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Friday, 30 March 2018

Monster hunt - part 1

This seems a good pick for April 1st. Not that it’s a joke as such, but it is a slightly silly knockabout scenario with a whiff of poisson. The original version used Dragon Warriors stats, and must have been written right after The Lands of Legend when we still thought Book Seven was on the cards, but it’s certainly too light on story to ever have been considered for inclusion in a DW book.

I have a feeling that Oliver and I knocked it up for White Dwarf on the basis of a casual conversation with Ian Livingstone in which he hinted that Citadel Miniatures might benefit from a scenario designed to sell figurines – “you know, like a monster hunt.” But Games Workshop wouldn’t have seen any mileage in a scenario based on Dragon Warriors rules because DW was sold in bookshops, so made no money for them.

That was around the time of the famous “sod off” issue when White Dwarf had been wrenched away from editor Ian Marsh and was in the process of transforming into a figurines catalogue. Well, Oliver and I had no illusions on that score, so with a quick edit the scenario jumped across to the Warhammer universe. Even then, though, I don’t think it was ever published. Maybe GW suggested repurposing it again for Tetsubo and by then I’d had enough of the thing.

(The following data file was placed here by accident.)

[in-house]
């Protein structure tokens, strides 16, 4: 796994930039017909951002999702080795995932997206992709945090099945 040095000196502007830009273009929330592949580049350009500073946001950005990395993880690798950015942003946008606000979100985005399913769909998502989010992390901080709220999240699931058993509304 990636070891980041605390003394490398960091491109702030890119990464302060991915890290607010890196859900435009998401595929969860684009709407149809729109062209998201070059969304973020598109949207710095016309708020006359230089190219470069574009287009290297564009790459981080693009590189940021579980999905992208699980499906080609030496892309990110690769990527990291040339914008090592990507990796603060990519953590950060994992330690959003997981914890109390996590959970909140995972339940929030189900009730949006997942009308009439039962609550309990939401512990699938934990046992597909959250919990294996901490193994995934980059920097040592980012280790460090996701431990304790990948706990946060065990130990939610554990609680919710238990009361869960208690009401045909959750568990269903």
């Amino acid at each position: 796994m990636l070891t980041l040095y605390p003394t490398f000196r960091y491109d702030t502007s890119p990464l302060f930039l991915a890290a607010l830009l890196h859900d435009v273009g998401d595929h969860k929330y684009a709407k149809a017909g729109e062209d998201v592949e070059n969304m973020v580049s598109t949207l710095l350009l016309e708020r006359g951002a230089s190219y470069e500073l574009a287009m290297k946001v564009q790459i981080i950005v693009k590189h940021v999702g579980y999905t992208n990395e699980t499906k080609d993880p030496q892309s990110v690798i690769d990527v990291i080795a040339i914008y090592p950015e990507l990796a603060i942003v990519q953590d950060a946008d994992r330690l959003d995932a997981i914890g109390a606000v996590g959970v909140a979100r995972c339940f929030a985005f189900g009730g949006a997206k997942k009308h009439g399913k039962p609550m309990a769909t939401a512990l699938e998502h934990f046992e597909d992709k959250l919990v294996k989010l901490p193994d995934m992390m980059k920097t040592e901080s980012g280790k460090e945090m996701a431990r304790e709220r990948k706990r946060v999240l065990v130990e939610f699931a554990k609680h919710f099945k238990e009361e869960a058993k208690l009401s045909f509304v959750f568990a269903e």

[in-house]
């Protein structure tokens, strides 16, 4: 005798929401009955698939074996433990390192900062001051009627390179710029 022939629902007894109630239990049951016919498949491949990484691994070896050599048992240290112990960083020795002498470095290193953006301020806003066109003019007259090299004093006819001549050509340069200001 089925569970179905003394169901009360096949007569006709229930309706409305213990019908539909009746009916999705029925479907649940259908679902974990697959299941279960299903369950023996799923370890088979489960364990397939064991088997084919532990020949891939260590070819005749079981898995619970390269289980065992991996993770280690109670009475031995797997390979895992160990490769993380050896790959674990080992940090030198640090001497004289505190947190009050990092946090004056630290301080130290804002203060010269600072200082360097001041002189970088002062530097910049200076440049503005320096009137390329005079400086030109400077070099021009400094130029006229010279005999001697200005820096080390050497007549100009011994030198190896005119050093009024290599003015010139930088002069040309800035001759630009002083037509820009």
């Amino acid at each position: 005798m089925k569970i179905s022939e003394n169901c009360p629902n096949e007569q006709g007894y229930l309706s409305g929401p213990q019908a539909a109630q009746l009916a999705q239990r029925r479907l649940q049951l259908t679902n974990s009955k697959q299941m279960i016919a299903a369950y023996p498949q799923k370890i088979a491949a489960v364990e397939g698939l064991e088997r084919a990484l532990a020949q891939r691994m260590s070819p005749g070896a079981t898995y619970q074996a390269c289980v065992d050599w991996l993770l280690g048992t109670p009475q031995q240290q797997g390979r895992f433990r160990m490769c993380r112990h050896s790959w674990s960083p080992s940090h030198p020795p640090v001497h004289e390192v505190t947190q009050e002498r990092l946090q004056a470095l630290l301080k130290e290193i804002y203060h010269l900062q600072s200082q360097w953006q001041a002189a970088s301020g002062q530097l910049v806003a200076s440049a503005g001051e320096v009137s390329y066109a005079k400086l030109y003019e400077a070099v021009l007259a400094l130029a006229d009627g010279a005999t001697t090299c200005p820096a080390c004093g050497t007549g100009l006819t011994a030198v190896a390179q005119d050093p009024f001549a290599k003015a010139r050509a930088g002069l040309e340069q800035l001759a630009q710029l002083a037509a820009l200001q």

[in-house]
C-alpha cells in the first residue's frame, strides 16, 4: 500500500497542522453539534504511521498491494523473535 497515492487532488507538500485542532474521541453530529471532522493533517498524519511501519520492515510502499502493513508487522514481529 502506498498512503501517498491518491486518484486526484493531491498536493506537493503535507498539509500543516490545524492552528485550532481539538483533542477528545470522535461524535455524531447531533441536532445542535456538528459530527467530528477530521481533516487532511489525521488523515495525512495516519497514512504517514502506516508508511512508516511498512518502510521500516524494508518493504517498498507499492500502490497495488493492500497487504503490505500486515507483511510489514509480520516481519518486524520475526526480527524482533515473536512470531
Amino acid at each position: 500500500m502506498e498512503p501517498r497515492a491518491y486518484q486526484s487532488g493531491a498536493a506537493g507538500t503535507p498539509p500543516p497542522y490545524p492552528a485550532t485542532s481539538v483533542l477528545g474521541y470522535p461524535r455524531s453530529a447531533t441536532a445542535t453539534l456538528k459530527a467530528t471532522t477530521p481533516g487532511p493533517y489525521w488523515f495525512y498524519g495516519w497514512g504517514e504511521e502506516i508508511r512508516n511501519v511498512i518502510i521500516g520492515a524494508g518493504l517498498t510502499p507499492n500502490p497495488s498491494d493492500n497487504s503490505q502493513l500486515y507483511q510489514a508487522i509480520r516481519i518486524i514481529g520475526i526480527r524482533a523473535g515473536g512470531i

The scenario is really just an excuse for a string of tabletop fights, first a scrap in the Tin Inn – pardon me, the Whaler’s Wassail – and then opening into a rambunctious monster hunt on Spike Island. It’s typical of the way White Dwarf was trending under the new Nottingham regime, but a little more real roleplaying fun could be squeezed out of it by encouraging some factionalism among the PCs, perhaps, or if the metamorphosis abilities of the oni and rakshah are used to stir up a little Thing-style paranoia. Otherwise just crack out the beer and pretzels and start swinging.


A scenario for Dragon Warriors and Warhammer Fantasy Roleplay by Dave Morris and Oliver Johnson.

Party composition (DW)
This adventure is best suited to assassins, though any adventuring profession can take part. As a guideline, the party strength should be as follows:
If there are only a few players, the party can either consist of high-ranking characters or player-controlled NPCs can be used to bring it up to strength.

You have come to the port of Burhaven on the north-west coast of Cornumbria. Much of the last part of your journey has taken place in the sort of torrential downpour that always accompanies the arrival of spring in this part of the world. Soon all the rivers have flooded their banks and the road along which you ride has become a slough of mud. It is with some relief that you stoop under the overhanging eaves of the only inn in this small port. You are pleased to note that a ship rides at anchor in the harbour, for you have come here expressly to get passage on a ship going south. Evening settles in as you take in the scene from the shelter of the dripping eaves. Far out beyond the harbour walls, through a grey mist of rain you can just make out the sombre silhouette of an island. A wan light glimmers from a hilltop tower there.